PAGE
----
Follow us here www.filmireland.net, our Facebook page and Twitter feed for our live coverage of the 10th Annual Irish Film and Television Awards from 6:30pm today Saturday February 9th at Dublin’s Convention Centre.
Myself and Lynn Larkin got some lovely laminate press passes for this year’s IFTAs. So while the crème de la crème of the Irish Film Industry celebrate the year’s achievements down below in the main hall of the Convention Centre, we both eat our yummy cakes upstairs in the pressroom.
When we arrived, we were ushered on to the red carpet, where we saw how fantastically all the Irish Film Industry scrubbed up.
While we were being fed and watered by the excellent staff in the next room, we unwittingly missed the first award, which went to the fantastic Love/Hate… quell surprise. Lynn is out in the main hall now hobnobbing and live tweeting and I’m blogging away, sitting back on the big screen.
The Supporting Actor TV award went to the wonderfully creepy villain Andrew Scott for his role in Sherlock (Hartswood Films) With Peter Coonan, Love/Hate (Octagon Films), Allen Leech, Downton Abbey (Carnival Films), Chris O’Dowd, Moone Boy (Grand Pictures, Baby Cow Productions, Hot Cod Productions and Sprout Pictures for Sky 1).
The Special Irish language nominees were fantastic with Lón sa Spéir – Men at Lunch (Sean & Eamonn Ó’Cualáin, Sónta), beating Bernard Dunne’s Bród Club (Production Team, Independent Pictures), Congo 1961 (Akajava Films) and Rásaí na Gaillimhe (Great Western Films).
Cracking jokes left right and centre, Chicago star John C. Reilly presented the Rising Star award. With a great list of nominees, Lisa Barros D’sa & Glenn Leyburn (directors, Good Vibrations), Ciaran Foy (director, Citadel), Jack Reynor (actor, What Richard Did) but it was Gerard Barrett (writer-director-editor-producer, Pilgrim Hill) who walked home with the award with a gorgeously humble speech.
The Best Entertainment Award was introduced cheekily by the unruly Tommy Tiernan, and given to Moone Boy (Grand Pictures, Baby Cow Productions, Hot Cod Productions and Sprout Pictures for Sky 1). Next year is your year guys to Mrs Brown’s Boys (RTE / BBC / BOC Pictures), The Savage Eye (Blinder Films) and The Voice of Ireland (Screentime ShinAwiL).
The Voice of Ireland’s Kian Egan gave the award for Best Short. The competition was quite high with former IFTA winner Cathy Brady, picking up her second for Mourning, winning over The Girl with the Mechanical Maiden (Andrew Legge), the hilarious Fear of Flying (Conor Finnegan, Lovely Productions) and the beautiful Rhinos (Shimmy Marcus).
After being serenaded by John Lukeman, Miriam O’Callaghan took us though the nominees for Best Sports Programme, Olympics (RTÉ), Paralympics (Setanta Ireland) and Jump Boys (Touchline Media), but finally shegave the award to When Ali Came to Ireland (True Films) which was collected by OUR VERY OWN FANTASTIC EDITOR ROSS WHITAKER and the lovely Aideen O’Sullivan.
Competition was tough for the Best Animation Award, with After You (Damien O’Connor, Cell Division), Fear of Flying (Conor Finnegan, Lovely Productions) and Peter Rabbit’s Christmas Tale (Brown Bag Films / Silvergate) in the running but it was eventually given to Macropolis (Flickerpix Animations).
The Best Supporting actor category was presented by Amanda Byram to the brilliant Domhnall Gleeson for his role in Anna Karenina (Universal Pictures). The other nominees were Ciaran Hinds, The Woman in Black (Momentum Pictures), Michael McElhatton, Death of a Superhero (Bavaria Pictures, Grand Pictures), David Wilmot, Shadow Dancer (Element Pictures). Phew a break; time to grab a cuppa.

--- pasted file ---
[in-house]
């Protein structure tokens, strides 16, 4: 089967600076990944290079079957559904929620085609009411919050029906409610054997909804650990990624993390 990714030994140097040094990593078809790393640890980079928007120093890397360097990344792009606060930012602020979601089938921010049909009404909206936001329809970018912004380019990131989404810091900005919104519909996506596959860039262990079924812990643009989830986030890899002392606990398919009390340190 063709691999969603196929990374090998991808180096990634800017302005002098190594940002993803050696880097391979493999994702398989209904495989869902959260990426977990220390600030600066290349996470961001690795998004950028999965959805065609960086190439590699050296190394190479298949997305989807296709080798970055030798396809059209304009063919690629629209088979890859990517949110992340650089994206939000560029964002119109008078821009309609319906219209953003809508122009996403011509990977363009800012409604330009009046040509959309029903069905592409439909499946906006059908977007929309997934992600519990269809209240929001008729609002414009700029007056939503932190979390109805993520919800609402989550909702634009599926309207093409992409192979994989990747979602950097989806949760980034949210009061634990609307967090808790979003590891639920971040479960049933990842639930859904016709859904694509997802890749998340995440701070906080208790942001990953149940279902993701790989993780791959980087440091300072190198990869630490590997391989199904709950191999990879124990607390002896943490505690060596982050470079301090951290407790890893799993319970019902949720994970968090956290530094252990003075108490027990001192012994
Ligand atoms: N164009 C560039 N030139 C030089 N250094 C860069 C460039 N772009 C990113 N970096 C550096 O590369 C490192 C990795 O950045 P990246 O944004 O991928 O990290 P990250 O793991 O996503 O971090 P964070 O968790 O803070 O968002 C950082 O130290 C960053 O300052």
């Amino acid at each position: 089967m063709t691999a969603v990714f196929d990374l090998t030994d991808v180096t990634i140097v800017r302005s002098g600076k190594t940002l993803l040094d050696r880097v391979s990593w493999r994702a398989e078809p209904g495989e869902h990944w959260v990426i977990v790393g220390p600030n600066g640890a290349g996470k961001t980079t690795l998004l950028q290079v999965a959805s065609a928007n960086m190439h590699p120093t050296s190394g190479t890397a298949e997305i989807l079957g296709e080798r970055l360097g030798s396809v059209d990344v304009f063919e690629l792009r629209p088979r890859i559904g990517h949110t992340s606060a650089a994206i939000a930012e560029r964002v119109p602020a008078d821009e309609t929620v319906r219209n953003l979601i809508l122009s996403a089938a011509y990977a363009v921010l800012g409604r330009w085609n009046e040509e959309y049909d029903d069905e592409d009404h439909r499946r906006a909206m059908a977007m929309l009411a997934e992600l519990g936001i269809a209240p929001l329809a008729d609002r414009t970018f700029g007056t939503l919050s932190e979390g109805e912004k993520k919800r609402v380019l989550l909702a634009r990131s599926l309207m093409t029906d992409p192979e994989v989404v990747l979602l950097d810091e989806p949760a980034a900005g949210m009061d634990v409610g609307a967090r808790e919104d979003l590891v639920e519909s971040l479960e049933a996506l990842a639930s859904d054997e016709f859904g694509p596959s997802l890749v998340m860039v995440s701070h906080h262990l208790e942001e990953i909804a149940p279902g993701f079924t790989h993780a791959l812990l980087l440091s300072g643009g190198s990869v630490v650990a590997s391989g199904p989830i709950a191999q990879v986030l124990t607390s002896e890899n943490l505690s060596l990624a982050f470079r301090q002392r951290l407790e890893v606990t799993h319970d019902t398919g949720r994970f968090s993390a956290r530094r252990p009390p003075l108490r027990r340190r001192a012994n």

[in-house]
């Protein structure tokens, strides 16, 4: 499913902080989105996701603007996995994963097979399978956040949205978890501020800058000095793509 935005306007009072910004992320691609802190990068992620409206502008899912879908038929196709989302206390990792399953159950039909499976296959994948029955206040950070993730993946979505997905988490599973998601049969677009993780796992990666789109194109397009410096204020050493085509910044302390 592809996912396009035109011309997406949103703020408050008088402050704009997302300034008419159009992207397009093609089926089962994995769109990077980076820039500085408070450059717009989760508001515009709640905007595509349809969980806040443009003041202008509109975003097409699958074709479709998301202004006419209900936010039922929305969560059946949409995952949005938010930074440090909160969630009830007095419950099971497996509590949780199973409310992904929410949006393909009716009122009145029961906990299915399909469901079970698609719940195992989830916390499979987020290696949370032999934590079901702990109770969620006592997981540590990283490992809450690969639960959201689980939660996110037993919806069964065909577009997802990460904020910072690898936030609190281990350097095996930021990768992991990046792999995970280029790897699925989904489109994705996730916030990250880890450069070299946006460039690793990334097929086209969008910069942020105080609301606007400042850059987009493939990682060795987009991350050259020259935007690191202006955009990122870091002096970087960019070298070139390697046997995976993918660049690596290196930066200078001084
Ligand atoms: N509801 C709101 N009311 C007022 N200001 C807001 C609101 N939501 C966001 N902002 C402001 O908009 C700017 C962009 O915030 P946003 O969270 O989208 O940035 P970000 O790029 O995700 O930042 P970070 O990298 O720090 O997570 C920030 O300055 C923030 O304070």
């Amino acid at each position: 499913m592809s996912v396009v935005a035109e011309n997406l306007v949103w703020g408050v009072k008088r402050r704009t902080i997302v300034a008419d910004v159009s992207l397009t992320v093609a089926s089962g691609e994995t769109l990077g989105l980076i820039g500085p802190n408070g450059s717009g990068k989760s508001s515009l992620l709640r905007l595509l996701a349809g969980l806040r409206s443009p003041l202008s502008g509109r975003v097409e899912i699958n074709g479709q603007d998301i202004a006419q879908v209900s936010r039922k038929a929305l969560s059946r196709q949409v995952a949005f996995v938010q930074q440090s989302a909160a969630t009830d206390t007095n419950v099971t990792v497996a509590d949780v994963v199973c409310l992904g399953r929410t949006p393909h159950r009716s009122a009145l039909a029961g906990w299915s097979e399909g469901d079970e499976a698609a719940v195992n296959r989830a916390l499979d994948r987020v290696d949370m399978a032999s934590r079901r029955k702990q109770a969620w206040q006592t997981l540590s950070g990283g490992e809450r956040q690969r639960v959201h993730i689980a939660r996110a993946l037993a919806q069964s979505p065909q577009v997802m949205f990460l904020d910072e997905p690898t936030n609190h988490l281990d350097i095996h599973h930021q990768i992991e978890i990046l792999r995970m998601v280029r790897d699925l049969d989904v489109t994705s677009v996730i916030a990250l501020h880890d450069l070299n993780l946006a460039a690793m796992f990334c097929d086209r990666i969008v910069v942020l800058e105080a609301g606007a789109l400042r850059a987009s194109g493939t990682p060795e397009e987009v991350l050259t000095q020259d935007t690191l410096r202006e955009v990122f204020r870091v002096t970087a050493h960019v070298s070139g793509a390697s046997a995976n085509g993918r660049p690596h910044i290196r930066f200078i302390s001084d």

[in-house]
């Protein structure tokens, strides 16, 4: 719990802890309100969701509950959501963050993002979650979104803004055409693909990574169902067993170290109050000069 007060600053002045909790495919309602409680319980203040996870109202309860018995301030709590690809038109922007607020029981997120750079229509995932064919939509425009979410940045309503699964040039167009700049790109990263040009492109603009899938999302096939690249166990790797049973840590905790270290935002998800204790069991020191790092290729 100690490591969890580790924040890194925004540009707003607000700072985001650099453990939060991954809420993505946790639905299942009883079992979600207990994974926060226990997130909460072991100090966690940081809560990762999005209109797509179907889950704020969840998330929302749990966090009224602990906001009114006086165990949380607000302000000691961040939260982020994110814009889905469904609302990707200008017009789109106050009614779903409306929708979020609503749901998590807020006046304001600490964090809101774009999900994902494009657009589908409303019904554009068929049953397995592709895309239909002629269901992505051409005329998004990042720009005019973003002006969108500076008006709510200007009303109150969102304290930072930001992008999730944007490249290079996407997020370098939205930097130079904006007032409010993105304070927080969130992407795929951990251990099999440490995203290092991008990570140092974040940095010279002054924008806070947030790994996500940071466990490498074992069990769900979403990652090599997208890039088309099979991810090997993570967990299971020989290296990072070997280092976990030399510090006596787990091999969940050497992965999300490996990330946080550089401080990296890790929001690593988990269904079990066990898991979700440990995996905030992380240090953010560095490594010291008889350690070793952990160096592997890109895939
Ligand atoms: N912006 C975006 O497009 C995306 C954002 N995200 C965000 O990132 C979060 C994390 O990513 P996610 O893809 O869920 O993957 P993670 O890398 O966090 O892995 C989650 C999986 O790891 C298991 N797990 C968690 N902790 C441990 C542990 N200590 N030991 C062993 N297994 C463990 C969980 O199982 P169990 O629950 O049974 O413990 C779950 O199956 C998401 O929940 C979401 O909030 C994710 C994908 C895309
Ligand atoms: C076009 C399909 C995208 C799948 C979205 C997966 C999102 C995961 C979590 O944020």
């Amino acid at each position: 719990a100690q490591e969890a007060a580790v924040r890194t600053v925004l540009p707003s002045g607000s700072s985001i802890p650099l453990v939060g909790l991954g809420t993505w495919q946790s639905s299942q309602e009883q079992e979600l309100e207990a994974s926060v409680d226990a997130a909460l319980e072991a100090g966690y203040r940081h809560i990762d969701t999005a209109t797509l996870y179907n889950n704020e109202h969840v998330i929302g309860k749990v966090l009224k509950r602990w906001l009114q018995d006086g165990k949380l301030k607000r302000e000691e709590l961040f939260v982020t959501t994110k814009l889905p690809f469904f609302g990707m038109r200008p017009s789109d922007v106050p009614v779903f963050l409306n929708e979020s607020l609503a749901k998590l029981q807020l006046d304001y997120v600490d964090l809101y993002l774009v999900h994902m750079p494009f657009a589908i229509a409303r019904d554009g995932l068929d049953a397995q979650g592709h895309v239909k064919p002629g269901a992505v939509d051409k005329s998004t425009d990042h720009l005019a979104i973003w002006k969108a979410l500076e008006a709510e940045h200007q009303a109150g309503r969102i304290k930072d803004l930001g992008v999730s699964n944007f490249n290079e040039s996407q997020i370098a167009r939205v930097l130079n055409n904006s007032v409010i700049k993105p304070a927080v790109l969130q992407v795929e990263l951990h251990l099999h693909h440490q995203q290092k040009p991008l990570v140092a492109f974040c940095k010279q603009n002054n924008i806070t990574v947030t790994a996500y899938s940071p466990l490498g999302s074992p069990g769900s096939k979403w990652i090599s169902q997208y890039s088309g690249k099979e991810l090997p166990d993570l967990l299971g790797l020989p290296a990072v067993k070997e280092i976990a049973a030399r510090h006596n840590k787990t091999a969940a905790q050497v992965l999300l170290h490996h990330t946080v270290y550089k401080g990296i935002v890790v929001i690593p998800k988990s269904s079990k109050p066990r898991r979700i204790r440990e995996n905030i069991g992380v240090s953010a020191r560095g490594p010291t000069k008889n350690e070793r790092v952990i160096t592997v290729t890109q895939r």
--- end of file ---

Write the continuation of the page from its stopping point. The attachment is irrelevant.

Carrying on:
That was short. And we’re back with another Love/Hate win and very well deserved; Charlie Murphy picks up the Award for Best Actress on TV, with the other nominees; Orla Brady, Sinbad (Possible Pictures), Carrie Crowley, Rasai na Gaillimhe (Great Western Films), and Amy Huberman, Threesome (Big Talk Productions).
Sponsored by the BAI, this year’s Best Drama award, and the third win of the evening, is given by a fantastic Corrie duo to Love/Hate (Suzanne McAuley, Steve Matthews, Octagon Films). That’s some achieveminet considering the other titles in there were The Borgias (Neil Jordan, James Flynn, Octagon Films), Game of Thrones (HBO), Love/Hate (Suzanne McAuley, Steve Matthews, Octagon Films) and Titanic: Blood and Steel (Paul Myler, Roberto Minni, Ciaran Donnelly, Epos Films).
Jimmy Nesbitt announced the prestigious Best Film Script Award, with, Kevin Lehane, Grabbers (Forward Films, High Treason Productions, Samson Films), Martin McDonagh, Seven Psychopaths (MomentumPictures), Kieron J Walsh, and Steve Brookes, based on the stage play Jump by Lisa McGee, Jump (Hotshot Films) losing out to the talented Malcolm Campbell for What Richard Did (Element Pictures).
The amazing Saoirse Ronan gave the Best Film Actor award to Jack Reynor, What Richard Did (Element Pictures). The other very graceful nominees were Richard Dormer, Good Vibrations (Canderblinks Films), Colin Farrell, Seven Psychopaths (MomentumPictures), Martin McCann, Jump (Hotshot Films). This was followed by a very touching tribute to the talent we lost from the industry in recent times, there were certainly a few teary eyes in the audience.
Next up were the section for craft awards which started with Stuart Carolan, winning yet another award for Love/Hate (Octagon Films), winning over Colin Heber-Percy & Lyall Watson, Saving the Titanic (Tile Films), Neil Jordan, The Borgias (Octagon Films), Chris O’Dowd & Nick Vincent Murphy, Moone Boy (Grand Pictures, Baby Cow Productions, Hot Cod Productions and Sprout Pictures for Sky 1). With Love/Hate being congratulated for their pending forth series.
Bríd Brennan was unable to collect her Best Supporting Award for Shadow Dancer (Element Pictures) but was assured it would be posted out. I’m sure the other nominees Bronagh Gallagher, Grabbers (Forward Films, High Treason Productions, Samson Films), Charlene McKenna, Jump (Hotshot Films) and Gabrielle Reidy, What Richard Did (Element Pictures) would make sure she gets it.
Yet another win, David Caffrey picked up Best TV Director for the insanely successful Love/Hate (Octagon Films), and punctuated it with a heart-warming speech. Too bad for the other nominees, Ciaran Donnelly, Titanic: Blood and Steel (Epos Films), Declan Lowney, Moone Boy (Grand Pictures, Baby Cow Productions, Hot Cod Productions and Sprout Pictures for Sky 1) and Aisling Walsh, Loving Miss Hatto (Left Bank Pictures).